Leuchtturm1917 vs Rhodiarama

Head to Head Dot Notebook Review: Leuchtturm1917 vs Rhodiarama


This review has an extra personal edge because I was an avid fan of my Leuchtturm dot notebook, to the point of questioning why I would want to switch to another book, but when we got the Rhodiarama books in recently I was tempted – after all, they now came with dot-grid paper (a must for me) and also in that nice extra-large size meaning it was small enough to carry round but gave more page space to work. The only way to find out would be to switch books and test the new one out. It was then helped by my wife spilling wine on my Leuchtturm book, so the appeal of a nice clean book won me over.

I have been using the Rhodiarama for about a month now, having used the Leuchtturm for about four months prior to that.


Both look quite similar – they both come in a range of colours making it hard to choose which one. The Rhodiarama edges it slightly with a nicer colour choice and I like the orange strap (part of the Rhodia branding) but others may prefer the Leuchtturm colour-coordinated look. The orange theme continues with the Rhodiarama to the inside-cover pages which adds a nice touch of quality though. Really not much to put between them here though.

Scores. Leuchtturm: 8/10. Rhodia: 9/10


This is where in my opinion the Leuchtturm really wins out. It has those features that can really make the difference. The big features it gives you are:

  • numbered pages
  • an index at the front, which makes it so easy to note down any page you want to refer to (important notes etc)
  • sticky labels (so you can archive the book afterwards)
  • two page-marker ribbons (on most books, not guaranteed)

Of course you can make your own index and page numbers but that’s just a hassle when it could be in the book already.

What both books do offer in common is:

  • at least one page-marker ribbon
  • ivory paper
  • 5x5mm dot-grid matrix pages
  • an inside pocket at the back.

The Leuchtturm is a hardback book, the Rhodiarama a soft-cover so this really comes down to what you prefer. The Rhodiarama is also a bigger book at 19x25cm so gives you more space (nb: it also comes in the same A5-ish size but I went for the larger one to compare). Finally, both are known for having good quality paper but the Rhodia book has the paper quality almost as its USP – regularly cited as the best quality paper and a must for fountain pen users.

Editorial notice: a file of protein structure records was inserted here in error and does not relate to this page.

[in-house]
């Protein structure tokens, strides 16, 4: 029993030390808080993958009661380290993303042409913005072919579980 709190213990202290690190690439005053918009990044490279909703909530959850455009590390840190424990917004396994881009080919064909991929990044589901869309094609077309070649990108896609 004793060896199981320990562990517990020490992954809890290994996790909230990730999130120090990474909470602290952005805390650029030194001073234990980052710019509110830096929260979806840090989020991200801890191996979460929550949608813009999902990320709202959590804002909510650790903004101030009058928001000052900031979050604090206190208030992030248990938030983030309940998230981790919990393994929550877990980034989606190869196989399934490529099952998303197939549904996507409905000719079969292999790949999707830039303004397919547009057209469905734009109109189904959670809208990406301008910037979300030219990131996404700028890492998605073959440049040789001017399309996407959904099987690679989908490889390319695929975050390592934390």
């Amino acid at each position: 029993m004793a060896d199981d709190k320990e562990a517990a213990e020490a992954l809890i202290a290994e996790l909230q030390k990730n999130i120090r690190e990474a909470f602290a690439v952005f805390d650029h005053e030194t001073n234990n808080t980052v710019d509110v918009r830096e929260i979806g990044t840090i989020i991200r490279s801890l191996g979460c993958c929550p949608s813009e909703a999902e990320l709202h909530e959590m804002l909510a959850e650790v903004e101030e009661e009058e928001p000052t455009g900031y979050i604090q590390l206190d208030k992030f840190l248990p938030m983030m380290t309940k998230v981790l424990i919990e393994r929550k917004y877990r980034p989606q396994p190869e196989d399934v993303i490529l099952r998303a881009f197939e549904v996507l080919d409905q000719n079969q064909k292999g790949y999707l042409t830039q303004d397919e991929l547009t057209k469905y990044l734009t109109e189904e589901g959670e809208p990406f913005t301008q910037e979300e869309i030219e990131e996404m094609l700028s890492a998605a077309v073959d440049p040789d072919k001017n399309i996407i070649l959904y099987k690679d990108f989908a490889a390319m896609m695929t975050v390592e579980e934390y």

Scores. Leuchtturm: 9/10. Rhodia: 7/10


There is no question that the Rhodia book has the nicer paper – just run your hand over it and you can feel how much smoother it is. There is no bleed or feathering, and although the Leuchtturm is still handles ink well it doesn’t do as well as the Rhodia. That said, if you’re not using a fountain pen this really isn’t that important. The Rhodia paper is still nicer to use but matters less with a ballpoint pen say. Where the Leuchtturm wins back points is with those features which make the book so much more practical to use.

Depending on whether you intend to work on the go or not, cover choice might be important here as well. The soft cover is nice and less of a bulky object to have on you, and it means the bigger Rhodia book isn’t any more of an issue to carry around in my bag, but the lack of a hard cover is an issue when trying to write on your lap for example.

Scores. Leuchtturm: 8/10. Rhodia: 8/10

Value for Money

Strictly speaking this isn’t a fair test on price as the Rhodia book is bigger. At £17.50 it weighs in more expensive than the £12.95 Leuchtturm book. I would say that the Rhodia is not nearly as good value as the Leuchtturm as it has less pages and costs more. Even allowing for the size difference this is still the case (the A5 Rhodiarama is £13.75, so 80p more). That said, the Rhodia book does have 90gsm paper so if paper quality is important then this might be a factor in the value but for me, it isn’t one of my top criteria.

Scores. Leuchtturm: 9/10. Rhodia: 7/10


I wanted to prefer the Rhodiarama book, I really did. I thought it work better for me, it has a nicer look and feel, it seems more suited to being a book I carry everywhere but…it just doesn’t do enough to land that killer blow on the Leuchtturm book. Hard or soft cover, you take your choice but the page numbers and index are great when you have 200+ pages of notes and want to find an important note quickly. I am not looking for anything but good quality paper so the Rhodia doesn’t win points with me there and yet the Leuchtturm has so many extra features and it costs less. That said, if you are a fountain pen user who doesn’t value those extra features then the scores might well be closer and maybe even in favour of the Rhodia.

Total scores. Leuchtturm: 34/40. Rhodia: 31/40

Click here to see more and buy the Leuchtturm Medium Dot Notebook

Click here to see more and buy the Rhodiarama Soft Cover Ex-Large Dot Notebook

NB: Prices were correct at time of publishing!

  1. Leuchtturm notebooks also come in a bi-color variety that gives you a different color on the strap than that of the cover. There’s also the limited edition series which give you even more colors to choose from. I find these notebook perfect to color match with inks and Safari pens!

    I totally agree that their paper is not the best for fountain pen users but it’s far better than say, Moleskine.

  2. What a coincidence — I’ve happily used Leuchtturm for several years (using fountain pens), but I recently was seduced into buying a Rhodia for its paper. I will start the book in a couple of weeks, so I’ll find out whether that extra cost is worthwhile!


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